Did you know that Monarch Butterflies are the only butterfly known to make a two way migration like birds do? Using environmental cues, monarchs know when it is time to fly south for the winter to their second home in the Sierra Madre Mountains. It just so happens that one of their congregation sites during their long journey is here in Nemaha County! A very good friend and fellow beekeeper has a beautiful acreage about 10 miles from Aunt Bea’s Apiary. Her home is surrounded by tall Cedar trees, which are preferred for monarch roosting. Often times, roosting locations are used year after year, and my friend has been seeing the monarchs every fall for several years now. It is quite a splendid sight to see!!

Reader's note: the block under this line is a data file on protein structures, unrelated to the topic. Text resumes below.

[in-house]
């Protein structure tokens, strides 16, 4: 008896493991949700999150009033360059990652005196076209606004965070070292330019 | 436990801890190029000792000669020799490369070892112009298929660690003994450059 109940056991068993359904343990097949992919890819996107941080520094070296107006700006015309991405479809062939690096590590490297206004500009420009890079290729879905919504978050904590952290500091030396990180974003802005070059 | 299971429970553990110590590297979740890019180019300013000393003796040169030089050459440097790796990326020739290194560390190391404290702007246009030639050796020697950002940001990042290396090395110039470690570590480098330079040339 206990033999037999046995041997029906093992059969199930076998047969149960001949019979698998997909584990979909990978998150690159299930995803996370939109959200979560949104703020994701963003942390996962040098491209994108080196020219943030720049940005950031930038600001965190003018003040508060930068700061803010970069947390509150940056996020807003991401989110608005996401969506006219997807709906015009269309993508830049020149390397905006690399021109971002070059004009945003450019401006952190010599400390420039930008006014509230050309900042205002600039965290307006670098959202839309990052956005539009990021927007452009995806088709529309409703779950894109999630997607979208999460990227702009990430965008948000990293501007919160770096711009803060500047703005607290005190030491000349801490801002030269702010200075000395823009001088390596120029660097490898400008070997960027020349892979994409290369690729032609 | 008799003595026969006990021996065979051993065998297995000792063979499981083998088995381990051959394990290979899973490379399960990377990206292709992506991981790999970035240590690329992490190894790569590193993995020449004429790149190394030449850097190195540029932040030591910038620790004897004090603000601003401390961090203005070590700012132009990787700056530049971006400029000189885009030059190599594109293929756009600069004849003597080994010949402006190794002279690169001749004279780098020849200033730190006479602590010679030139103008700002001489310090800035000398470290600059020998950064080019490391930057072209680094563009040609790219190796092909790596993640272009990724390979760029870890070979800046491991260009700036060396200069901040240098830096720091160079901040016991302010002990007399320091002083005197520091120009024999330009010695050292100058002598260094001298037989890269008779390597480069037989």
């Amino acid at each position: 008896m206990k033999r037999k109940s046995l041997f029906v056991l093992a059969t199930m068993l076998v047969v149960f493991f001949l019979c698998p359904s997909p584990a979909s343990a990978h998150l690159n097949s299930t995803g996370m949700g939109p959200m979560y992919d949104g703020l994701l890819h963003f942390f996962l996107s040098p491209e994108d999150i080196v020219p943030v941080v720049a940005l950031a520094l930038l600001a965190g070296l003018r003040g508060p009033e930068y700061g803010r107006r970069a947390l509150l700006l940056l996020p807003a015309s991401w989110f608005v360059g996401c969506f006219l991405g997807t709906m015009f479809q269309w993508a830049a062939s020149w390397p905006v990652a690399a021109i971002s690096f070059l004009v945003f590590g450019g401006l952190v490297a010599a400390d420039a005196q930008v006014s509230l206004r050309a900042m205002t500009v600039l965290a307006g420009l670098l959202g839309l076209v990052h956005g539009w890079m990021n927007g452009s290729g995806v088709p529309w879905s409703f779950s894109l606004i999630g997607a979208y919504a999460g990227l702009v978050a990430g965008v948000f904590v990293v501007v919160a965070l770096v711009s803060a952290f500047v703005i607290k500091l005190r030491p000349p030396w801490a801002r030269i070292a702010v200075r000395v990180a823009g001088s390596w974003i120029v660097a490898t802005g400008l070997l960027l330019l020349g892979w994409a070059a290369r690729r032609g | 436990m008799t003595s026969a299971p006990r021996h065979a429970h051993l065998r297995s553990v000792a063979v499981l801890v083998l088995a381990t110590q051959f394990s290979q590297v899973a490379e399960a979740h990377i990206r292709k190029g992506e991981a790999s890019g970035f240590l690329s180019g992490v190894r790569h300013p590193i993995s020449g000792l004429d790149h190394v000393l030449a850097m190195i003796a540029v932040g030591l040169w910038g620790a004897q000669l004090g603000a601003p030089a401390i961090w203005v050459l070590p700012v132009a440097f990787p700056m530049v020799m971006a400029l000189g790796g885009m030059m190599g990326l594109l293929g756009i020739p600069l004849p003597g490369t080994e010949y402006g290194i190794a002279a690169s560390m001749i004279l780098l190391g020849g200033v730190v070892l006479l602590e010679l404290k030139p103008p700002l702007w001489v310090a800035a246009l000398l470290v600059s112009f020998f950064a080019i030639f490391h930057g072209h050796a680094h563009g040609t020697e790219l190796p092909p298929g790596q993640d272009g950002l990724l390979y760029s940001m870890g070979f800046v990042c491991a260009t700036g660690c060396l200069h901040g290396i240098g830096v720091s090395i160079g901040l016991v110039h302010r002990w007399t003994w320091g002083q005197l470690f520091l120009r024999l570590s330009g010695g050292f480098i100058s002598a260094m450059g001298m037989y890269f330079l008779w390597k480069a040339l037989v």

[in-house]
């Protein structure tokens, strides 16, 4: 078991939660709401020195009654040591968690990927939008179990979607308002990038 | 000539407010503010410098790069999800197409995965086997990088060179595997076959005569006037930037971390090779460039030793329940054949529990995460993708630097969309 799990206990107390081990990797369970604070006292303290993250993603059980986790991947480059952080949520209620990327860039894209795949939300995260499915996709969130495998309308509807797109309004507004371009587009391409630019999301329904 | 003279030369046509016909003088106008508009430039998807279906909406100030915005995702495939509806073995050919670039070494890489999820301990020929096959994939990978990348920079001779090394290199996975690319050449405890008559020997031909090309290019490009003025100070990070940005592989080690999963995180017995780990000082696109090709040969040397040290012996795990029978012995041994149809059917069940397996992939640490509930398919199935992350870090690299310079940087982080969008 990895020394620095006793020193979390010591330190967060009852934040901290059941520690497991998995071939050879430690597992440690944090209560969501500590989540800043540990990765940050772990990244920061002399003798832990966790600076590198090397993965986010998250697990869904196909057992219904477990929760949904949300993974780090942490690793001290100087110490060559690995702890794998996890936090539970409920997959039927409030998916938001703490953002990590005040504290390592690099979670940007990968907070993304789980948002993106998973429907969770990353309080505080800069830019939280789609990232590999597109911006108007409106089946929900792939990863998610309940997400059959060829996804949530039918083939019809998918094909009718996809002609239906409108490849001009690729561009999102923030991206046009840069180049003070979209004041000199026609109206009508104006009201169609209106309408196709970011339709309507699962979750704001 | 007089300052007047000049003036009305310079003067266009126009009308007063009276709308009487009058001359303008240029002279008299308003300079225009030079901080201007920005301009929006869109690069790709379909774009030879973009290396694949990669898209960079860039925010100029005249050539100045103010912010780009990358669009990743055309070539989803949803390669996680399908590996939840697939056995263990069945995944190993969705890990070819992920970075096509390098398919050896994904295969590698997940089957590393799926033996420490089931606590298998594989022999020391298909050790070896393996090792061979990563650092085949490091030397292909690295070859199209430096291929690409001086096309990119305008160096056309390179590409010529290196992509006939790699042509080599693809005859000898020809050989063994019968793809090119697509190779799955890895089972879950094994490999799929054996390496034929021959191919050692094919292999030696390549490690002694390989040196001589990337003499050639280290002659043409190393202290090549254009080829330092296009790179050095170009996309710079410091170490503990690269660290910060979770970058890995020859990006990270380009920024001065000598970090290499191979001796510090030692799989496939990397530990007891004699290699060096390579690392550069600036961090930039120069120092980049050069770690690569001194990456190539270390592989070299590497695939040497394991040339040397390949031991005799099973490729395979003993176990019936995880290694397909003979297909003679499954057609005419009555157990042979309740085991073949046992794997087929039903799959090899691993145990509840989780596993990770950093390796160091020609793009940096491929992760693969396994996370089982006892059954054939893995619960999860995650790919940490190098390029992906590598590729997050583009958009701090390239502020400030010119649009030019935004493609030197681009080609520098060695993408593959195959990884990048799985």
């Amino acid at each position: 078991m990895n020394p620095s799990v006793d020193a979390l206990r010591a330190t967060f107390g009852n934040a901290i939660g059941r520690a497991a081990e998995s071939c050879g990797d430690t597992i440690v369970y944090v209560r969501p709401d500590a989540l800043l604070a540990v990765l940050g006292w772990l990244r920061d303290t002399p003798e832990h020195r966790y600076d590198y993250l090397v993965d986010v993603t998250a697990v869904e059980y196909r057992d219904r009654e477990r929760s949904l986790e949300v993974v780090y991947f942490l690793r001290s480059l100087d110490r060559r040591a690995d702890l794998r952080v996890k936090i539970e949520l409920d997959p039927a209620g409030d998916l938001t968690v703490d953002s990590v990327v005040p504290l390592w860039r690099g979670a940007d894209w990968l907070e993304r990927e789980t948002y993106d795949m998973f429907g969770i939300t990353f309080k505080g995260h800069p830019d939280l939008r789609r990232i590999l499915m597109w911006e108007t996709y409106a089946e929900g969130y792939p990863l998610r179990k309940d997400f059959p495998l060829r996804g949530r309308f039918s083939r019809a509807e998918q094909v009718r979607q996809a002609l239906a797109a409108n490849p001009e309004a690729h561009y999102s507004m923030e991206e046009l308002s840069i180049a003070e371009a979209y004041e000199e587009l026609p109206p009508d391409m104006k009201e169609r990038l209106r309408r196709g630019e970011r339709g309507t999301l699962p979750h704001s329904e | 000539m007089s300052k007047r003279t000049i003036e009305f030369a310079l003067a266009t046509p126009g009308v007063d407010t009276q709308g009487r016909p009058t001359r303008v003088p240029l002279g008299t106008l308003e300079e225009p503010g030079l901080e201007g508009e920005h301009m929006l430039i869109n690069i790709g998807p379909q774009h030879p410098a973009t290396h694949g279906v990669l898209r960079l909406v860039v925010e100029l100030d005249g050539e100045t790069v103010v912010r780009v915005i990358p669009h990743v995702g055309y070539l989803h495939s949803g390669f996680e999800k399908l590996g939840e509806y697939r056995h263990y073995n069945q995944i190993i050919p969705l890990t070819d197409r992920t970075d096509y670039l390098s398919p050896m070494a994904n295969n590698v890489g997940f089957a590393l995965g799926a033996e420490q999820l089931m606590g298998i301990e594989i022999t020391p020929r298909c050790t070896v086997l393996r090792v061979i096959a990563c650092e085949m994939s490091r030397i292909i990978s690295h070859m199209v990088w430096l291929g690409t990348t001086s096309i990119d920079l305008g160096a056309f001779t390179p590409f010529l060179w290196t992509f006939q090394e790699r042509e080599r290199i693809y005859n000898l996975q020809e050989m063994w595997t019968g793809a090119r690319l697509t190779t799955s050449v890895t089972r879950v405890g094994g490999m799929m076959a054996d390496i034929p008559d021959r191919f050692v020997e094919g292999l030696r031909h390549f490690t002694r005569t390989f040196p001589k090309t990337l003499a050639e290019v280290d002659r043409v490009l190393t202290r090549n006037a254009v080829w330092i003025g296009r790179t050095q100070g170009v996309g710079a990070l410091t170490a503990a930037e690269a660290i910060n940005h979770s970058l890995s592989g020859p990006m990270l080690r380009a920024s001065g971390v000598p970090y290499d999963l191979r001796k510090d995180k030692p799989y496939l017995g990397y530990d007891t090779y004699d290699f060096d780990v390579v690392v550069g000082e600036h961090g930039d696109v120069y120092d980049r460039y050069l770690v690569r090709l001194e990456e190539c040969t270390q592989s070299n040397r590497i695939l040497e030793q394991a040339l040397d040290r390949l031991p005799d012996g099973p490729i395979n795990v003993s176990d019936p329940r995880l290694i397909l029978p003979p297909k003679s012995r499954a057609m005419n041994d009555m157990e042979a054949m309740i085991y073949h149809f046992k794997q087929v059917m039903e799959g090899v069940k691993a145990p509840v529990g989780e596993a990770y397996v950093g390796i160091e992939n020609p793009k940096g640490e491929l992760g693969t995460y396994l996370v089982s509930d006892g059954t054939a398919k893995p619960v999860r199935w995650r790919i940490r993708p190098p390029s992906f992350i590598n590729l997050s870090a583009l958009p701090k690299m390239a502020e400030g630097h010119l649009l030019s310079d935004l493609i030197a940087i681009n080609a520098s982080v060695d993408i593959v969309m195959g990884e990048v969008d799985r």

Sadly, monarchs are facing a sort of quasi-extinction due to the loss of the common milkweed plant. These plants have been nearly eradicated in recent years due to herbicide-tolerant crops. Luckily, the US fish and wildlife service has been working hard to restore common milkweed to help save America’s most recognizable butterfly.
You can help save the monarch by planting common milkweed. There are many varieties of milkweed, but common is best! This is where they lay their eggs. Monarchs are important and contribute to the health of our planet by pollinating wildflowers during their journey.
Here are some photos of my friends farm during the monarch migration! Aren’t they beautiful! And yes, my friend has peacocks….on her roof!
Did I mention my friend is a beekeeper? I had to take a moment and photograph this little gal covered in pollen!
Here is a male peacock on my friend’s roof!
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